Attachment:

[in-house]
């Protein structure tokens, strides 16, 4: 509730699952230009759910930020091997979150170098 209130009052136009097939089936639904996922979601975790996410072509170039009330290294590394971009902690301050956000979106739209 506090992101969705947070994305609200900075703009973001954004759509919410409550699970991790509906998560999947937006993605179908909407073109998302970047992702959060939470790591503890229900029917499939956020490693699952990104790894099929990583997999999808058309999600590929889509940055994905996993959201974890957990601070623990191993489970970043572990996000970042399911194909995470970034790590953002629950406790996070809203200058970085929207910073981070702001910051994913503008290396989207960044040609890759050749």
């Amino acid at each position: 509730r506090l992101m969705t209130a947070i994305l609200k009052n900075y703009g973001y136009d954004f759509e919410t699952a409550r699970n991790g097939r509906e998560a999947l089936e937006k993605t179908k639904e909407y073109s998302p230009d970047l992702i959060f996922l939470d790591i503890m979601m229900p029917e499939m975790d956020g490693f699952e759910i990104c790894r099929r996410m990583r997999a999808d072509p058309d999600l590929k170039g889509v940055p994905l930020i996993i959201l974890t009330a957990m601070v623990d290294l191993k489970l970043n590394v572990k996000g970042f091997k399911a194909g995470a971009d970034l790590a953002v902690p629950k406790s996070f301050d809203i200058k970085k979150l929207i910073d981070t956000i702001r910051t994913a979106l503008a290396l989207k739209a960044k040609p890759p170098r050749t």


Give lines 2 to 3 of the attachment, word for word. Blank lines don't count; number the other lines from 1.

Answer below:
């Protein structure tokens, strides 16, 4: 509730699952230009759910930020091997979150170098 209130009052136009097939089936639904996922979601975790996410072509170039009330290294590394971009902690301050956000979106739209 506090992101969705947070994305609200900075703009973001954004759509919410409550699970991790509906998560999947937006993605179908909407073109998302970047992702959060939470790591503890229900029917499939956020490693699952990104790894099929990583997999999808058309999600590929889509940055994905996993959201974890957990601070623990191993489970970043572990996000970042399911194909995470970034790590953002629950406790996070809203200058970085929207910073981070702001910051994913503008290396989207960044040609890759050749």
């Amino acid at each position: 509730r506090l992101m969705t209130a947070i994305l609200k009052n900075y703009g973001y136009d954004f759509e919410t699952a409550r699970n991790g097939r509906e998560a999947l089936e937006k993605t179908k639904e909407y073109s998302p230009d970047l992702i959060f996922l939470d790591i503890m979601m229900p029917e499939m975790d956020g490693f699952e759910i990104c790894r099929r996410m990583r997999a999808d072509p058309d999600l590929k170039g889509v940055p994905l930020i996993i959201l974890t009330a957990m601070v623990d290294l191993k489970l970043n590394v572990k996000g970042f091997k399911a194909g995470a971009d970034l790590a953002v902690p629950k406790s996070f301050d809203i200058k970085k979150l929207i910073d981070t956000i702001r910051t994913a979106l503008a290396l989207k739209a960044k040609p890759p170098r050749t």